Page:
If you or your child are taking levothyroxine as a liquid, it will usually be made up for you by the pharmacist. It will come with a plastic syringe or spoon to help you measure out the right dose. If you
don’t have a syringe or measuring spoon, ask your pharmacist for one. Do not use a kitchen teaspoon as it won’t give the right amount.
If you forget to take a dose, take it as soon as you remember, unless it’s almost time for your next dose. In which case just skip the forgotten dose. Do not take 2 doses together to make up for a missed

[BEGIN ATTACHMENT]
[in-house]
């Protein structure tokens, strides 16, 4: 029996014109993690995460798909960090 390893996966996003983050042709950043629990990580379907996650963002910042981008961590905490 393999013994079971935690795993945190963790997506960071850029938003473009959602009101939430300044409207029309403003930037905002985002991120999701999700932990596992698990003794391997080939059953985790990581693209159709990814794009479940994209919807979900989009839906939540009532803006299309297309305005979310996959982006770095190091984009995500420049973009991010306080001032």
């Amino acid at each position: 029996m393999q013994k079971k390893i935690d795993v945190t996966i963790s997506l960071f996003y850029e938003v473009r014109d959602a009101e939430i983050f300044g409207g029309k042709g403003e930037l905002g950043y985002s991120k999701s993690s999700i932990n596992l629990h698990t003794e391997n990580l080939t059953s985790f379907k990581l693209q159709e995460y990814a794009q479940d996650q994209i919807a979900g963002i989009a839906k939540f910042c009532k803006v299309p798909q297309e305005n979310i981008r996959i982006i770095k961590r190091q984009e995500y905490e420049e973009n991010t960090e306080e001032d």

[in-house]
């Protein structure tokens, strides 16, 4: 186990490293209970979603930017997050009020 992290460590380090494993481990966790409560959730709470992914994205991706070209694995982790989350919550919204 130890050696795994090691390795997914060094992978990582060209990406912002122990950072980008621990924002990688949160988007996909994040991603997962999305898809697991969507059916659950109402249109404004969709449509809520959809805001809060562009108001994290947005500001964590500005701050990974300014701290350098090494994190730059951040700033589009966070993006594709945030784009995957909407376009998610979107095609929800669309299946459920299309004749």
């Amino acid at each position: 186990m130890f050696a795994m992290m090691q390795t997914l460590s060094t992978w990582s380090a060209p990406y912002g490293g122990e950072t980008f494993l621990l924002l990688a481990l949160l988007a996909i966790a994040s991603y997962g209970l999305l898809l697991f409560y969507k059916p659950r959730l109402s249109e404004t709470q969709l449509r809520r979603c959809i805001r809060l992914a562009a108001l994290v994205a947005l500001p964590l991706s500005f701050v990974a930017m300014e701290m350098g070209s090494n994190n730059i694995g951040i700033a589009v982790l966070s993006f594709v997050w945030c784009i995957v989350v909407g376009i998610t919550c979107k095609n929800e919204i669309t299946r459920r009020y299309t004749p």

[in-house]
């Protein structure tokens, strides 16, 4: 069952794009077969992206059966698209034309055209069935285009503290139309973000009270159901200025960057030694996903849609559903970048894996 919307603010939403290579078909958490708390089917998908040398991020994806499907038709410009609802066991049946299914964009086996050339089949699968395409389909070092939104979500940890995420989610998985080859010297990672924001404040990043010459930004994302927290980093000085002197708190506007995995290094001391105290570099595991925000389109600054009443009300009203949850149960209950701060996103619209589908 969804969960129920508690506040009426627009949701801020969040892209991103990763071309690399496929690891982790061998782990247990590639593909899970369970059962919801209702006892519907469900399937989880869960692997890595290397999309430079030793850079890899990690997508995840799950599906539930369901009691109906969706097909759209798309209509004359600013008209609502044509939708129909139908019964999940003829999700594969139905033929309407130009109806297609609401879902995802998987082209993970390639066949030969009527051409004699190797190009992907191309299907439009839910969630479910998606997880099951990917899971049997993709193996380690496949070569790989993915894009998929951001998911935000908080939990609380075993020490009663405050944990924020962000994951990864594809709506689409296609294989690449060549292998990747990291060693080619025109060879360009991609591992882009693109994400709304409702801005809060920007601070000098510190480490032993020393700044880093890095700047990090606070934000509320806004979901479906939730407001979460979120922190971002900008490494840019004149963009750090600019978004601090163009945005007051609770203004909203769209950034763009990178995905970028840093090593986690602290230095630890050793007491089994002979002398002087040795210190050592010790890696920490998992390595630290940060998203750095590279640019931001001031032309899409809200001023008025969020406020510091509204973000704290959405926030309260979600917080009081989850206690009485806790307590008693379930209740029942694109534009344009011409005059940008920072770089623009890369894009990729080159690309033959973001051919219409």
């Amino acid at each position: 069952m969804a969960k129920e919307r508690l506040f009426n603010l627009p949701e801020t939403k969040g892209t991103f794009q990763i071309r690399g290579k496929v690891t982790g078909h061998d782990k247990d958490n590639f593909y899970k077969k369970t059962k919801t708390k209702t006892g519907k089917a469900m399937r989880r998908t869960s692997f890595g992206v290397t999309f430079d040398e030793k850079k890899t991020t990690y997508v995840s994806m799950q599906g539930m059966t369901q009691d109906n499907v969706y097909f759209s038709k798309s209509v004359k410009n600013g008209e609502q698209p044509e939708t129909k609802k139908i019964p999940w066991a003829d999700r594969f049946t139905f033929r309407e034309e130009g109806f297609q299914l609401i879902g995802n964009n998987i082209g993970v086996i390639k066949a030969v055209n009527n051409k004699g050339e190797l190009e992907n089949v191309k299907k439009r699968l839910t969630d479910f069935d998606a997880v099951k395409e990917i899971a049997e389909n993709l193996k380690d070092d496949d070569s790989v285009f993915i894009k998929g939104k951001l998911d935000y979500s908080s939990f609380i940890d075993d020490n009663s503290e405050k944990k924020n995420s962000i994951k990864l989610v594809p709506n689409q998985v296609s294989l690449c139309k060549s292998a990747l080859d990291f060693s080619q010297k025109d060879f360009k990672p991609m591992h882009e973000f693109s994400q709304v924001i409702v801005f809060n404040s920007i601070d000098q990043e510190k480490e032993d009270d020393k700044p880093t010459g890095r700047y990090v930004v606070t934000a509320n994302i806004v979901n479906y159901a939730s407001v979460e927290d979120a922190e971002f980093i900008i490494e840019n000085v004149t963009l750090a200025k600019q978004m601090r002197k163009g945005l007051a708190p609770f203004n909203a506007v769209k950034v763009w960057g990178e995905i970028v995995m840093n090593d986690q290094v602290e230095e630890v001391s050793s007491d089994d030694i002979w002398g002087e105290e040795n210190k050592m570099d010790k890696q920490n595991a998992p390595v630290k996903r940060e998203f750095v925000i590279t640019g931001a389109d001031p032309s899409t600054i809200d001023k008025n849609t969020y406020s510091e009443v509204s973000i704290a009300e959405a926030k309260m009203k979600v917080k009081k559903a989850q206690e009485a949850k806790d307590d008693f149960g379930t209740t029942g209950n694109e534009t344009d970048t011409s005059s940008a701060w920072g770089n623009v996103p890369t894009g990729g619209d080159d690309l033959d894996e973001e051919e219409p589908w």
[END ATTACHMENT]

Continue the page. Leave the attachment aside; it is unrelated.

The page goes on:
If you forget often doses, it may help to set an alarm to remind you. You could also ask your pharmacist for advice on other ways to help you remember to take your medicine.
Taking an extra dose of levothyroxine by accident is unlikely to harm you.
Speak to your doctor if:
- you accidentally take more than 1 extra dose
- you get side effects such as a racing heart beat or chest pain — these may not happen straight away — it can be several days before they come on